I also feel so much closer to my husband because we both had such a positive experience together and felt that it was our experience completely.

©Megan & Birthtalk2008

Megan’s first birth story:
Katelyn was born in a private hospital by a private obstetrician in Brisbane. I was very positive about birth, and confident in my body and the process of birth, but not at all comfortable with the private obstetrician I had chosen and her views of birth.

As my due date loomed closer I was increasingly frustrated and upset at my antenatal appointments and in desperation seriously considered changing obstetricians at 38 weeks! In the end I just pinned all my hopes on the fact that the obstetrician wouldn’t be there at the birth (that’s the way it works out most times, right?)

I had my first contraction at 6pm on a Thursday night and somehow knew that it wasn’t just a Braxton Hicks, but didn’t want to admit to myself that I thought it was starting. The second contraction followed at about 8pm, followed by a few more over the next couple of hours. At 11pm I had a show and the contractions were about 10mins apart and by midnight they were around 5 minutes apart and requiring my full attention. Around 2:30am they became closer – about 2 or 3 minutes apart and we finally went into hospital around 4am. I had wanted to stay home as long as possible, but was becoming increasingly worried about how I would make it into the car for the drive if I waited any longer.

I was given an examination at 5am (by my obstetrician who was already there for another birth unfortunately) which showed that I was 4cm dilated. I was reasonably happy because I felt I had at least made it into established labour. However when I was again checked at 7am I was only 5cm dilated, and more than three long hours later I was still stuck at 5cm at 10:30am.

My obstetrician had artificially ruptured my waters at 7am and after the next check she suggested either a syntocinon drip to speed things up, a combination of the syntocin drip and epidural or to opt straight for a caesarean. She recommended the syntocinon in conjunction with the epidural, but after discussing it with my husband (more like me saying ‘tell me what you think we should do – I don’t know and I’m exhausted!’) we decided to just have the syntocinon drip. I think I must have stayed up on the bed after the examination so the midwife could put the drip in and I didn’t move from the bed after that.

All I remember after that is contraction after contraction, and waiting for what seemed like forever for the obstetrician to come back and tell me if I was making any progress. Somewhere in there the midwife offered me gas and I don’t think I ever put it down again! I guess I must have finally got close to 10cm; at around 1:30pm the obstetrician examined me again and announced that I had a large anterior lip and she was going to try to push it back over the baby’s head. The process was successful and she told me it was now time to push – legs up; hand under thighs; chin down on my chest and push out my bottom; not tensing my arms or anything else! Gradually the baby’s head started showing, but I couldn’t seem to get her out – she kept slipping back at the end of each contraction. The obstetrician suggested using vacuum extraction and said that she would be out in two more contractions if she could use suction. We agreed and finally after almost 2hrs of pushing, Katelyn was born at 3:50pm on Friday afternoon.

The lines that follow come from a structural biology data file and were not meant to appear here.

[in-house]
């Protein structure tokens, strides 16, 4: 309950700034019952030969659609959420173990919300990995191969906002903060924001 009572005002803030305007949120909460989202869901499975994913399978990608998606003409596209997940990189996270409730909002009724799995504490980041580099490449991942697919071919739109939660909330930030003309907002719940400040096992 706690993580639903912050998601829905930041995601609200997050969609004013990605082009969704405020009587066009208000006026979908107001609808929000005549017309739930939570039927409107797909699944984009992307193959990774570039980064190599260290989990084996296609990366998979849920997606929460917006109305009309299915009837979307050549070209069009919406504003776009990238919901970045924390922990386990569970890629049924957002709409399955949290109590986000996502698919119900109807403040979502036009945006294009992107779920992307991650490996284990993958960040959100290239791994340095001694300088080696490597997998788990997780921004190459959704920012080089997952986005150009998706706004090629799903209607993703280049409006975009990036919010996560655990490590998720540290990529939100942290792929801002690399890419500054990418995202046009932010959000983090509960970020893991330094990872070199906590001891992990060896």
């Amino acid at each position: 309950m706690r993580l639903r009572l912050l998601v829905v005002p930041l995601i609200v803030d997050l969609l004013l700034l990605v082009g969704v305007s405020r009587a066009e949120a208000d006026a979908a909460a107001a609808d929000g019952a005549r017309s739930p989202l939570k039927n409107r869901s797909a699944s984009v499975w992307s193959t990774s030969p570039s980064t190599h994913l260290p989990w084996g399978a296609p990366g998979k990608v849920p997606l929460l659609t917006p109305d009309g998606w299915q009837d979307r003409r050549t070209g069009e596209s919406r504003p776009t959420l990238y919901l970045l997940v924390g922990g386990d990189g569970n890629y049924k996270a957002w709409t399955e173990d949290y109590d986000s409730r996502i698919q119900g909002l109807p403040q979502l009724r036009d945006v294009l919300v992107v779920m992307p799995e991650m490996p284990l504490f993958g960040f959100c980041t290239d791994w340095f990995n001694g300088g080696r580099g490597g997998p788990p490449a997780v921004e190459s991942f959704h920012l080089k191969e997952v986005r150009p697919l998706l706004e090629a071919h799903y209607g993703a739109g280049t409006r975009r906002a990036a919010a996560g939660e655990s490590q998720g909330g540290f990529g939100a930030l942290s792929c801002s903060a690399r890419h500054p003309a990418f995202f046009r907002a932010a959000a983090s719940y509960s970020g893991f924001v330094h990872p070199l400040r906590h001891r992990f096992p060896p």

The impact of the birth
I think the caption ‘Birth Matters’ on Birthtalk’s brochure really caught my attention. I still had mixed feelings about my first birth, and had trouble discussing it with my husband. I had convinced myself that my experience really had been fine, especially compared to many other stories I’d heard, but couldn’t shake a nagging sense of disappointment. I wondered why everyone else seemed satisfied with their births and why I was still frustrated about mine. I think I was looking for validation of my feelings, and someone to listen. The ‘Healing from Birth’ meetings are unique in this way – it is the only environment I can imagine meeting other women and feeling truly understood in whatever feelings you might have.

My confidence had been somewhat shaken by my first birth and I felt like I would be carrying more fears and doubts into any subsequent births than when I had started! Most of these related to particular events in the first birth – I wanted to understand why things had happened and would it occur again and what I could do to make it better next time.

I did feel quite disconnected from her for quite some time – I remember thinking that I knew I factually ‘loved’ her, but I didn’t feel it emotionally. I was never sure if that was simply the result of sleep deprivation or it was just me or it was somehow related to the birth. I also had trouble talking to my husband about the birth and my disappointment and felt I needed someone to be able to talk it through with.